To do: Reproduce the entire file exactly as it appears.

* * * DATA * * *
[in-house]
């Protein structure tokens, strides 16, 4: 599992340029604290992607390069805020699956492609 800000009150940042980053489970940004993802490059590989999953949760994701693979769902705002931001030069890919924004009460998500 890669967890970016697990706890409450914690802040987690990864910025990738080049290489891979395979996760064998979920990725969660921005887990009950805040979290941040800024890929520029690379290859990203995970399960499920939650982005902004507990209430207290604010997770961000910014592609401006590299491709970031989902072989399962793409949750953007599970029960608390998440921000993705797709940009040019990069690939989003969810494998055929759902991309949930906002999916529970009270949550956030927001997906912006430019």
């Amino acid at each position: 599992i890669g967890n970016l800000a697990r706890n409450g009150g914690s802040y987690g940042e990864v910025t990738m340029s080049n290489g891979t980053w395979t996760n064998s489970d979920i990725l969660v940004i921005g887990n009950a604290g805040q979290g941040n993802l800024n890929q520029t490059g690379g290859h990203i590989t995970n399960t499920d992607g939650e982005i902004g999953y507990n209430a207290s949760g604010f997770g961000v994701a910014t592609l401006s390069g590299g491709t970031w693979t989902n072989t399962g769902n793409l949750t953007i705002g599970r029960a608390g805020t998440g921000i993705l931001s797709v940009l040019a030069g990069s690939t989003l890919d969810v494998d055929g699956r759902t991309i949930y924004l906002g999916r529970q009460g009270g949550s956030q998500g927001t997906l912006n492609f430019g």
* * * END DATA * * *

[in-house]
């Protein structure tokens, strides 16, 4: 599992340029604290992607390069805020699956492609 800000009150940042980053489970940004993802490059590989999953949760994701693979769902705002931001030069890919924004009460998500 890669967890970016697990706890409450914690802040987690990864910025990738080049290489891979395979996760064998979920990725969660921005887990009950805040979290941040800024890929520029690379290859990203995970399960499920939650982005902004507990209430207290604010997770961000910014592609401006590299491709970031989902072989399962793409949750953007599970029960608390998440921000993705797709940009040019990069690939989003969810494998055929759902991309949930906002999916529970009270949550956030927001997906912006430019």
């Amino acid at each position: 599992i890669g967890n970016l800000a697990r706890n409450g009150g914690s802040y987690g940042e990864v910025t990738m340029s080049n290489g891979t980053w395979t996760n064998s489970d979920i990725l969660v940004i921005g887990n009950a604290g805040q979290g941040n993802l800024n890929q520029t490059g690379g290859h990203i590989t995970n399960t499920d992607g939650e982005i902004g999953y507990n209430a207290s949760g604010f997770g961000v994701a910014t592609l401006s390069g590299g491709t970031w693979t989902n072989t399962g769902n793409l949750t953007i705002g599970r029960a608390g805020t998440g921000i993705l931001s797709v940009l040019a030069g990069s690939t989003l890919d969810v494998d055929g699956r759902t991309i949930y924004l906002g999916r529970q009460g009270g949550s956030q998500g927001t997906l912006n492609f430019g």